12. Hall M, Illes A, Vehrencamp SL (2005) Overlapping signals in banded wrens: long-term effects of prior experience on males and females. Behav Ecol 17:260–269CrossRefGoogle Scholar
  13. Lamprecht J (1970) Duettgesang beim Siamang, Symphalangus syndactlus (Hominoidea, Hylobatinae). Z Tierpsychol 27:186–204Google Scholar
  14. Littlejohn MJ, Martin AA (1969) Acoustic interaction between two species of leptodactylid frogs. Anim Behav 17:785–791CrossRefGoogle Scholar
  15. Lohr B, Wright TF, Dooling RJ (2003) Detection and discrimination of natural calls in masking noise by birds: estimating the active space of a signal. Anim Behav 65:763–777CrossRefGoogle Scholar
  16. Lombard E (1911) Le signe de l’elevation de la voix. Ann Mal Oreille Larynx 37:101–119Google Scholar
  17. Marler P, Tenaza R (1977) Communication in apes with special reference to vocalizations. In: Sebeok TA (ed) How animals communicate. Indiana University Press, Bloomington, pp 965–1033Google Scholar
  18. Marten K, Marler P (1977) Sound transmission and its significance for animal vocalization. I. Temperate habitats. Behav Ecol Sociobiol 2:271–290CrossRefGoogle Scholar
  19. Masters WM, Raver KA (1996) The degradation of distance discrimination in big brown bats (Eptesicus fuscus) caused by different interference signals. J Comp Physiol A 179:703–713PubMedCrossRefGoogle Scholar
  20. Mennill DJ, Ratcliffe LM (2004) Overlapping and matching in the song contests of black-capped chickadees. Anim Behav 67:441–450CrossRefGoogle Scholar
  21. Mennill DJ, Ratcliffe LM, Boag PT (2002) Female eavesdropping on male song contests in songbirds. Science 296:873PubMedCrossRefGoogle Scholar
  22. Miller CT, Flusberg S, Hauser MD (2003) Interruptibility of long call production in tamarins: implications for vocal control. J Exp Biol 206:2629–2639PubMedCrossRefGoogle Scholar
  23. Naguib M (1999) Effects of song overlapping and alternating on nocturnally singing nightingales. Anim Behav 58:1061–1067PubMedCrossRefGoogle Scholar
  24. Pola YV, Snowdon CT (1975) The vocalizations of pygmy marmosets, Cebuella pygmaea. Anim Behav 26:192–206Google Scholar
  25. Popp JW (1989) Temporal aspects of singing interactions among territorial ovenbirds (Seiurus aurocapillus). Ethology 82:127–133Google Scholar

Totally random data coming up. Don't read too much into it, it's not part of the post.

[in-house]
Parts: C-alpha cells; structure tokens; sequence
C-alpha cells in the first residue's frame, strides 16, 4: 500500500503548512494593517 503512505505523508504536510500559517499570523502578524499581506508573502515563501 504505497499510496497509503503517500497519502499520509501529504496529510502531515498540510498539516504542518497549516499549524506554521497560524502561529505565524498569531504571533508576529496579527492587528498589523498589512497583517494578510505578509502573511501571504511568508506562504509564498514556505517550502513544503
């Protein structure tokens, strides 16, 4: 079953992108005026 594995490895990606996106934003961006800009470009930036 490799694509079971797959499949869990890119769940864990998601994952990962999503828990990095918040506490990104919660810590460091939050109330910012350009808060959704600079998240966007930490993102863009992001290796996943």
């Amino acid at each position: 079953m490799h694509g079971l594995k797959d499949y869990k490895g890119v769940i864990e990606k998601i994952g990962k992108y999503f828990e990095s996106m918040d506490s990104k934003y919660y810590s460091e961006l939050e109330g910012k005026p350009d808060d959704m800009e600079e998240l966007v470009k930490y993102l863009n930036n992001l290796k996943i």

26. Potash LM (1972) Noise-induced changes in calls of the Japanese quail. Psychon Sci 26:252–254Google Scholar
  27. Scheifele PM, Andrew S, Cooper RA, Darre M, Musiek FE, Max L (2005) Indication of a Lombard vocal response in the St. Lawrence river beluga. JASA 117:1486–1492Google Scholar
  28. Sekulic R (1982) The function of howling in red howler monkeys (Alouatta seniculus). Behaviour 81:38–54Google Scholar
  29. Smith HJ, Newman JD, Symmes D (1982) Vocal concomitants of affiliative behavior in squirrel monkeys. In: Snowdon CT, Brown CH, Petersen MR (eds) Primate communication. Cambridge University Press, Cambridge, pp 30–49Google Scholar
  30. Tuttle MD, Ryan MJ (1982) The role of synchronized calling, ambient light, and ambient noise in anti-bat-predator behavior of a treefrog. Behav Ecol Sociobiol 11:125–131CrossRefGoogle Scholar
  31. Wasserman FE (1977) Intraspecific acoustical interference in the white-throated sparrow (Zonotrichia albicollis). Anim Behav 25:949–952CrossRefGoogle Scholar
  32. Wells KD (1977) The social behaviour of anuran amphibians. Anim Behav 25:666–693CrossRefGoogle Scholar
  33. Wells KD, Schwartz JJ (1984) Vocal communication in a neotropical treefrog, Hyla ebracata: advertisement calls. Anim Behav 32:405–420CrossRefGoogle Scholar
  34. Wollerman L (1999) Acoustic interference limits call detection in a neotropical frog Hyla ebraccata. Anim Behav 57:529–536PubMedCrossRefGoogle Scholar
  35. Zelick RD, Narins PM (1983) Intensity discrimination and the precision of call timing in two species of neotropical treefrogs. J Comp Physiol A 153:403–412CrossRefGoogle Scholar

Copyright information

© Springer-Verlag 2007

Authors and Affiliations

  • S. E. Roian Egnor
    • 1
    Email author
  • Jeanette Graham Wickelgren
    • 1
  • Marc D. Hauser
    • 1
  1. 1.Harvard UniversityCambridgeUSA

Personalised recommendations